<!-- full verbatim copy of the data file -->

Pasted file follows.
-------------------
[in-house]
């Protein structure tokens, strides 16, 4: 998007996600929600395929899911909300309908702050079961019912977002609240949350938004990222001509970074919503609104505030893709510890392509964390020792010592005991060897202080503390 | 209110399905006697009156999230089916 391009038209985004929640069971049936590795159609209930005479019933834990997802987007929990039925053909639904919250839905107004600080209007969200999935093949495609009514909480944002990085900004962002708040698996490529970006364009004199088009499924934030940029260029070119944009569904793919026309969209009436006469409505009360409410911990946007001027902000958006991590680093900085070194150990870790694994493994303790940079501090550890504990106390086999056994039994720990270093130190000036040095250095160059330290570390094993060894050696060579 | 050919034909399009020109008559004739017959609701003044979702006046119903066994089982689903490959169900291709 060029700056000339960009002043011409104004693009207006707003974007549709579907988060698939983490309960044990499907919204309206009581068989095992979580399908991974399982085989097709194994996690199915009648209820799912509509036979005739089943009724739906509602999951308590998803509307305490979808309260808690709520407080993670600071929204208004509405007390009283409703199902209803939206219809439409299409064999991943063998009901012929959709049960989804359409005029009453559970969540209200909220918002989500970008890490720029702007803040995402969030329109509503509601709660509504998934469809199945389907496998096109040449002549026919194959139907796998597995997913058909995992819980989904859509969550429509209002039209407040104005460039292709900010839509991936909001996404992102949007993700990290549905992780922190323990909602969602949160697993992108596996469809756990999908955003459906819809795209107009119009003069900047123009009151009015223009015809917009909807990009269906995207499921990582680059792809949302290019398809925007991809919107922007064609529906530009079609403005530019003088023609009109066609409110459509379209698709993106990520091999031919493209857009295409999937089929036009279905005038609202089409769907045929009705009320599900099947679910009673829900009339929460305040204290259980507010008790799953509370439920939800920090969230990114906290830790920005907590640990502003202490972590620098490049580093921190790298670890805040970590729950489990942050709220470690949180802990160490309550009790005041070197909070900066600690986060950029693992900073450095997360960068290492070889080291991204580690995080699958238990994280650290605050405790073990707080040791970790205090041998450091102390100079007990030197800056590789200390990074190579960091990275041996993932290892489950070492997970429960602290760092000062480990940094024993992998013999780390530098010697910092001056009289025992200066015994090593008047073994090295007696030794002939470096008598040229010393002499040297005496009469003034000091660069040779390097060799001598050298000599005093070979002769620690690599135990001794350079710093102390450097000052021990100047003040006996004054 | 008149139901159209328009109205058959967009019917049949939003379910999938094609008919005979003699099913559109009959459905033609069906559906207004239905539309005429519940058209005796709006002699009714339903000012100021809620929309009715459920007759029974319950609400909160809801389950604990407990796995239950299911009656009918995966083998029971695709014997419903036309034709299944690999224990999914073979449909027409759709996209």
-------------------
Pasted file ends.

[in-house]
């Protein structure tokens, strides 16, 4: 998007996600929600395929899911909300309908702050079961019912977002609240949350938004990222001509970074919503609104505030893709510890392509964390020792010592005991060897202080503390 | 209110399905006697009156999230089916 391009038209985004929640069971049936590795159609209930005479019933834990997802987007929990039925053909639904919250839905107004600080209007969200999935093949495609009514909480944002990085900004962002708040698996490529970006364009004199088009499924934030940029260029070119944009569904793919026309969209009436006469409505009360409410911990946007001027902000958006991590680093900085070194150990870790694994493994303790940079501090550890504990106390086999056994039994720990270093130190000036040095250095160059330290570390094993060894050696060579 | 050919034909399009020109008559004739017959609701003044979702006046119903066994089982689903490959169900291709 060029700056000339960009002043011409104004693009207006707003974007549709579907988060698939983490309960044990499907919204309206009581068989095992979580399908991974399982085989097709194994996690199915009648209820799912509509036979005739089943009724739906509602999951308590998803509307305490979808309260808690709520407080993670600071929204208004509405007390009283409703199902209803939206219809439409299409064999991943063998009901012929959709049960989804359409005029009453559970969540209200909220918002989500970008890490720029702007803040995402969030329109509503509601709660509504998934469809199945389907496998096109040449002549026919194959139907796998597995997913058909995992819980989904859509969550429509209002039209407040104005460039292709900010839509991936909001996404992102949007993700990290549905992780922190323990909602969602949160697993992108596996469809756990999908955003459906819809795209107009119009003069900047123009009151009015223009015809917009909807990009269906995207499921990582680059792809949302290019398809925007991809919107922007064609529906530009079609403005530019003088023609009109066609409110459509379209698709993106990520091999031919493209857009295409999937089929036009279905005038609202089409769907045929009705009320599900099947679910009673829900009339929460305040204290259980507010008790799953509370439920939800920090969230990114906290830790920005907590640990502003202490972590620098490049580093921190790298670890805040970590729950489990942050709220470690949180802990160490309550009790005041070197909070900066600690986060950029693992900073450095997360960068290492070889080291991204580690995080699958238990994280650290605050405790073990707080040791970790205090041998450091102390100079007990030197800056590789200390990074190579960091990275041996993932290892489950070492997970429960602290760092000062480990940094024993992998013999780390530098010697910092001056009289025992200066015994090593008047073994090295007696030794002939470096008598040229010393002499040297005496009469003034000091660069040779390097060799001598050298000599005093070979002769620690690599135990001794350079710093102390450097000052021990100047003040006996004054 | 008149139901159209328009109205058959967009019917049949939003379910999938094609008919005979003699099913559109009959459905033609069906559906207004239905539309005429519940058209005796709006002699009714339903000012100021809620929309009715459920007759029974319950609400909160809801389950604990407990796995239950299911009656009918995966083998029971695709014997419903036309034709299944690999224990999914073979449909027409759709996209």